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Communications via the Small Leucine-rich Proteoglycans Molecular Specificity in Inflammation


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Communications via the Small Leucine-rich Proteoglycans: Molecular Specificity in Inflammation and Autoimmune Diseases


Jinyang Zeng-Brouwers, Sony Pandey, Jonel Trebicka, Malgorzata Wygrecka, Liliana Schaefer


Inflammation is a highly regulated biological response of the immune system that is triggered by assaulting pathogens or
endogenous alarmins. It is now well established that some soluble extracellular matrix constituents, such as small leucinerich proteoglycans (SLRPs), can act as danger signals and trigger aseptic inflammation by interacting with innate immune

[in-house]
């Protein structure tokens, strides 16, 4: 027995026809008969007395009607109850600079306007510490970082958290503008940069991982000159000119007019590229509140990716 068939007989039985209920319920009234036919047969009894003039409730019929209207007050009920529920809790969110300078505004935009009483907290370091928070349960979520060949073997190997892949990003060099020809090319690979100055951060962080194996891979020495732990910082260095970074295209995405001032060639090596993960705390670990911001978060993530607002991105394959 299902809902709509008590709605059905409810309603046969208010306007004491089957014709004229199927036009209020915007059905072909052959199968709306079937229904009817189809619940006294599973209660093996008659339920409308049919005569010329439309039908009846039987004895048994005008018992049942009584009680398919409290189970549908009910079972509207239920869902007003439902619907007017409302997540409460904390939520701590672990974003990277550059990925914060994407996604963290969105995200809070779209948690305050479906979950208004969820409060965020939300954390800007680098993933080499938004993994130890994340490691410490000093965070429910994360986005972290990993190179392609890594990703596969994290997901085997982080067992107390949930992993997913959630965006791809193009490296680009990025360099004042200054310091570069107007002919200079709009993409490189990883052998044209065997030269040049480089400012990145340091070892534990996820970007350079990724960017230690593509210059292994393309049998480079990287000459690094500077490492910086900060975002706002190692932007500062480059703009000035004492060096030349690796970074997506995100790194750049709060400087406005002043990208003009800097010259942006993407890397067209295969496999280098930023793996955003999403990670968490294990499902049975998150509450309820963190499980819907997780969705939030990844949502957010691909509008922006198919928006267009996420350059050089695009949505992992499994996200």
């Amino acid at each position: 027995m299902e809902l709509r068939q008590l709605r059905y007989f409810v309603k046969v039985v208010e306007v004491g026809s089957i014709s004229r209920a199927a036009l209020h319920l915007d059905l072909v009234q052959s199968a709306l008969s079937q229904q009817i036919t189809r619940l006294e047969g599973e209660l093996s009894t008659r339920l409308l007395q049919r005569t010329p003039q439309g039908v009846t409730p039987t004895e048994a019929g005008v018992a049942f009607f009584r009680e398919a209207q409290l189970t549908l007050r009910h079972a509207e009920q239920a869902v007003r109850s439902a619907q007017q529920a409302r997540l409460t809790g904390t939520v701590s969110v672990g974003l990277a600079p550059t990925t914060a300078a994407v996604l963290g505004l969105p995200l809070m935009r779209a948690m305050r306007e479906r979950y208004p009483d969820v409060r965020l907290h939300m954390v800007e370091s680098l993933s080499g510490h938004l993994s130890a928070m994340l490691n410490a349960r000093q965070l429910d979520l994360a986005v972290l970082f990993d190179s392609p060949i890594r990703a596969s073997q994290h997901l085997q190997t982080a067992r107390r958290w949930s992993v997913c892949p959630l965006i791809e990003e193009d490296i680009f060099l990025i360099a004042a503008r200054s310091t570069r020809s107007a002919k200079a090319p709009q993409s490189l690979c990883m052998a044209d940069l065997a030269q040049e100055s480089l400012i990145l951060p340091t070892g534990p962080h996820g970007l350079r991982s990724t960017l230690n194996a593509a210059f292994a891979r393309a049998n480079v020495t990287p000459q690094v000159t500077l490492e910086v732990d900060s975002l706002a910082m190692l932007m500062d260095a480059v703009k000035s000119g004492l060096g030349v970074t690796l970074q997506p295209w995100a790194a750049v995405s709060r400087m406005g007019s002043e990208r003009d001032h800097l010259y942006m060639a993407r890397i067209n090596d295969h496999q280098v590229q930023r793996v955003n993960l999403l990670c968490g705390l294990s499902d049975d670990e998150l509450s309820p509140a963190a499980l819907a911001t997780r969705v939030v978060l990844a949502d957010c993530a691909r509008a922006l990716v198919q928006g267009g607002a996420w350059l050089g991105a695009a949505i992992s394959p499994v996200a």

receptors. SLRP inflammatory signaling cascade goes far beyond its canonical function. By choosing specific innate immune
receptors, coreceptors, and adaptor molecules, SLRPs promote a switch between pro- and anti-inflammatory signaling,
thereby determining disease resolution or chronification. Moreover, by orchestrating signaling through various receptors,
SLRPs fine-tune inflammation and, despite their structural homology, regulate inflammatory processes in a moleculespecific manner. Hence, the overarching theme of this review is to highlight the molecular and functional specificity of
biglycan-, decorin-, lumican-, and fibromodulin-mediated signaling in inflammatory and autoimmune diseases. (J Histochem
Cytochem 68: 887–906, 2020

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